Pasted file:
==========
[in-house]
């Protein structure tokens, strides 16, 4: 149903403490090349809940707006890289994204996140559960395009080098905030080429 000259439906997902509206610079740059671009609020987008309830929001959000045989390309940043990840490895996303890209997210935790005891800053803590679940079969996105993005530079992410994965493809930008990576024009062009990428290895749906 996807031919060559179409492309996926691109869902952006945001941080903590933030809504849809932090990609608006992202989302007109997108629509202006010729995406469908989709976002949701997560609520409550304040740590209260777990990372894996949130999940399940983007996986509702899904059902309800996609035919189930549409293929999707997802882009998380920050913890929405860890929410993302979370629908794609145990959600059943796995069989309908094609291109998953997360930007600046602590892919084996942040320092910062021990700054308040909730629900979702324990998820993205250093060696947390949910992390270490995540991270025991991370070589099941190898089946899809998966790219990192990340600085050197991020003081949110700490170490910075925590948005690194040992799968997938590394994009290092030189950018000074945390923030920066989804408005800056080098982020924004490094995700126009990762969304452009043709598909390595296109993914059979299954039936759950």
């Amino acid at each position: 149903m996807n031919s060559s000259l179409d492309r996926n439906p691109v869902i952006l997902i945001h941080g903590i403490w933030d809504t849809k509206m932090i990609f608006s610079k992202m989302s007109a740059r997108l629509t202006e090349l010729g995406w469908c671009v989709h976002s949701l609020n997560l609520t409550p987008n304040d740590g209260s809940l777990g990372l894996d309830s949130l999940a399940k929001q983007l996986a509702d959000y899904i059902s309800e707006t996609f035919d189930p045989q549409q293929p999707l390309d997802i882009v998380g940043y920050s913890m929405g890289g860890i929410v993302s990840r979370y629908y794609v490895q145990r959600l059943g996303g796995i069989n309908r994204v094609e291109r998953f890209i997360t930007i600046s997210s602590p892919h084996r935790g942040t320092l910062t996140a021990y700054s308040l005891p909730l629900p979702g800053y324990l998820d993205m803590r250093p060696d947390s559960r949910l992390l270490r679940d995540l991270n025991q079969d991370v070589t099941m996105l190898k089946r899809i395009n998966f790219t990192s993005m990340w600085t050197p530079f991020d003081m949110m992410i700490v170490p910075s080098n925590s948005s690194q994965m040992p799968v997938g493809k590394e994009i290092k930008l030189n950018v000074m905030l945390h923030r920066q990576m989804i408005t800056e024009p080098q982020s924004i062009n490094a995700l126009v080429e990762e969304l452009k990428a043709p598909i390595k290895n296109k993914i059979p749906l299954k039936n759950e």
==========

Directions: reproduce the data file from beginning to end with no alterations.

[in-house]
């Protein structure tokens, strides 16, 4: 149903403490090349809940707006890289994204996140559960395009080098905030080429 000259439906997902509206610079740059671009609020987008309830929001959000045989390309940043990840490895996303890209997210935790005891800053803590679940079969996105993005530079992410994965493809930008990576024009062009990428290895749906 996807031919060559179409492309996926691109869902952006945001941080903590933030809504849809932090990609608006992202989302007109997108629509202006010729995406469908989709976002949701997560609520409550304040740590209260777990990372894996949130999940399940983007996986509702899904059902309800996609035919189930549409293929999707997802882009998380920050913890929405860890929410993302979370629908794609145990959600059943796995069989309908094609291109998953997360930007600046602590892919084996942040320092910062021990700054308040909730629900979702324990998820993205250093060696947390949910992390270490995540991270025991991370070589099941190898089946899809998966790219990192990340600085050197991020003081949110700490170490910075925590948005690194040992799968997938590394994009290092030189950018000074945390923030920066989804408005800056080098982020924004490094995700126009990762969304452009043709598909390595296109993914059979299954039936759950």
């Amino acid at each position: 149903m996807n031919s060559s000259l179409d492309r996926n439906p691109v869902i952006l997902i945001h941080g903590i403490w933030d809504t849809k509206m932090i990609f608006s610079k992202m989302s007109a740059r997108l629509t202006e090349l010729g995406w469908c671009v989709h976002s949701l609020n997560l609520t409550p987008n304040d740590g209260s809940l777990g990372l894996d309830s949130l999940a399940k929001q983007l996986a509702d959000y899904i059902s309800e707006t996609f035919d189930p045989q549409q293929p999707l390309d997802i882009v998380g940043y920050s913890m929405g890289g860890i929410v993302s990840r979370y629908y794609v490895q145990r959600l059943g996303g796995i069989n309908r994204v094609e291109r998953f890209i997360t930007i600046s997210s602590p892919h084996r935790g942040t320092l910062t996140a021990y700054s308040l005891p909730l629900p979702g800053y324990l998820d993205m803590r250093p060696d947390s559960r949910l992390l270490r679940d995540l991270n025991q079969d991370v070589t099941m996105l190898k089946r899809i395009n998966f790219t990192s993005m990340w600085t050197p530079f991020d003081m949110m992410i700490v170490p910075s080098n925590s948005s690194q994965m040992p799968v997938g493809k590394e994009i290092k930008l030189n950018v000074m905030l945390h923030r920066q990576m989804i408005t800056e024009p080098q982020s924004i062009n490094a995700l126009v080429e990762e969304l452009k990428a043709p598909i390595k290895n296109k993914i059979p749906l299954k039936n759950e």